Since launching in 2017, the Kirk Kerkorian School of Medicine at UNLV has had to find its classroom space where it could — in interim facilities at the Shadow Lane campus, and even squeezing into rooms used by the School of Dental Medicine.
In a little more than a year’s time, UNLV’s medical students will get their first crack at the school’s future when the under-construction medical education building opens to the tune of 135,000 square feet of state-of-the-art instructional space.
The nonprofit Nevada Health and Bioscience Corp. is overseeing construction of the building, which is already ahead of their internal schedule. Summer 2022, when the building is slated to open, will be a major milestone for the School of Medicine.
“Upgrading the facilities and continuing to upgrade the program in a number of different ways is only going to make what’s happening at the UNLV School of Medicine even more competitive,” said Maureen Schafer, CEO of the development corporation.
The new facility will offer expanded simulation and technology labs and clinical training labs, as well as a more robust digital library, and interactive spaces where students can do community health care work in-house instead of doing that work off site as they currently do.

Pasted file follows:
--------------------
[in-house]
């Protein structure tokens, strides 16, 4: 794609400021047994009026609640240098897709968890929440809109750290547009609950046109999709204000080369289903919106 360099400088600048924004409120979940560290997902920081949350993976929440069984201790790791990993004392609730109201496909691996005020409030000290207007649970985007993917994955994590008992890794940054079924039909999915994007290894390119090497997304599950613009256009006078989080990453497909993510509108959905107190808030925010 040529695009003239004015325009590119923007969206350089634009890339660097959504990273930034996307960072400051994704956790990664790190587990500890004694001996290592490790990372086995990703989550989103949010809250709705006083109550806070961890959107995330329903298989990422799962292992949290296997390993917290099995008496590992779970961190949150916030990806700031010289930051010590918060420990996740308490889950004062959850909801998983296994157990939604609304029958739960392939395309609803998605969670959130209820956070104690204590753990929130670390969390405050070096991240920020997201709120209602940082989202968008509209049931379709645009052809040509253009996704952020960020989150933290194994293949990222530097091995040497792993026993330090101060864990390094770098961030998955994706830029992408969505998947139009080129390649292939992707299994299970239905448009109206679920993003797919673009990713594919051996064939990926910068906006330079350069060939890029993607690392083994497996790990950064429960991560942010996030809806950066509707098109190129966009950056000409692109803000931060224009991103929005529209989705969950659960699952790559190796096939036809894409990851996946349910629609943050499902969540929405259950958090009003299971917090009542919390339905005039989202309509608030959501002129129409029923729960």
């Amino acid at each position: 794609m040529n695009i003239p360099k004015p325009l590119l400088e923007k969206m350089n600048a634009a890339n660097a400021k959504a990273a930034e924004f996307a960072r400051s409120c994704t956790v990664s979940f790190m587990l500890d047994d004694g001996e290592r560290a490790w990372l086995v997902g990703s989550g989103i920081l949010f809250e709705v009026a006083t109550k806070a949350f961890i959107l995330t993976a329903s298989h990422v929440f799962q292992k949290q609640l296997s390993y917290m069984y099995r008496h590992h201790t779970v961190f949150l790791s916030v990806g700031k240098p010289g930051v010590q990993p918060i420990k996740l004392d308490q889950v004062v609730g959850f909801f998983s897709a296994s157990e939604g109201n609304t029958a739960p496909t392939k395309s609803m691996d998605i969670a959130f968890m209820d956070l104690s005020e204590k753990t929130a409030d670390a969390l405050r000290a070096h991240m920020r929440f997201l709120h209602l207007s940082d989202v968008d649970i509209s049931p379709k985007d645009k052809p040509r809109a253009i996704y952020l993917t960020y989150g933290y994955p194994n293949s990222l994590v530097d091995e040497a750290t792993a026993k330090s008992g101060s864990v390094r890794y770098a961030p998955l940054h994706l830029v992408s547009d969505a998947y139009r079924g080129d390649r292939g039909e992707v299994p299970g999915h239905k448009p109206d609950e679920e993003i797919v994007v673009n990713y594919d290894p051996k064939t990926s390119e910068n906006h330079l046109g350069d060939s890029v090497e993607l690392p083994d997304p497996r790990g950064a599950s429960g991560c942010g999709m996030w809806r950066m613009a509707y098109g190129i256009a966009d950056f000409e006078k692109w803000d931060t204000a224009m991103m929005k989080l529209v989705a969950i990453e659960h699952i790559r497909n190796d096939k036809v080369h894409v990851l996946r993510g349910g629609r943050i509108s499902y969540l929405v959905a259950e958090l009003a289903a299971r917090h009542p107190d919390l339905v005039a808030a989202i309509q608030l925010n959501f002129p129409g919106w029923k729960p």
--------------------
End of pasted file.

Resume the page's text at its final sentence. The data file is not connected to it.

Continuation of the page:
It also gives the medical school tremendous breathing room to grow the number of students it can enroll.
The charter class of 60 students can be doubled once the building is completed. With about 2,000 applicants vying for 60 slots already, there’s no shortage of demand to swell those ranks.
The corporation has shepherded $150 million in contributions from the Engelstad Foundation, Lincy Foundation, and other donors during construction. The state Legislature previously had earmarked an additional $25 million for the building, but with the onset of the coronavirus pandemic, that money was removed in a special session of the Legislature.
With lawmakers back in session this year and Nevada gradually recovering from the pandemic, Gov. Steve Sisolak has placed the $25 million appropriation back in the state budget.
The five-story building, designed by TSK Architects, will anchor the Las Vegas Medical District for years.
It also will be home to UNLV’s academic health center, drawing together the schools of Dentistry, Integrated Health Sciences, Medicine, Nursing, and Public Health. The center, which will be overseen by medical school dean Dr. Marc J. Kahn, will not only be an important community point of care, but it will become an economic driver for local health care, medical tourism, and more.
“We’re contributing to the local economy by building this new $150 million building. We’re hiring people. These are all good things,” Kahn said. “It shows that we’re here to stay.”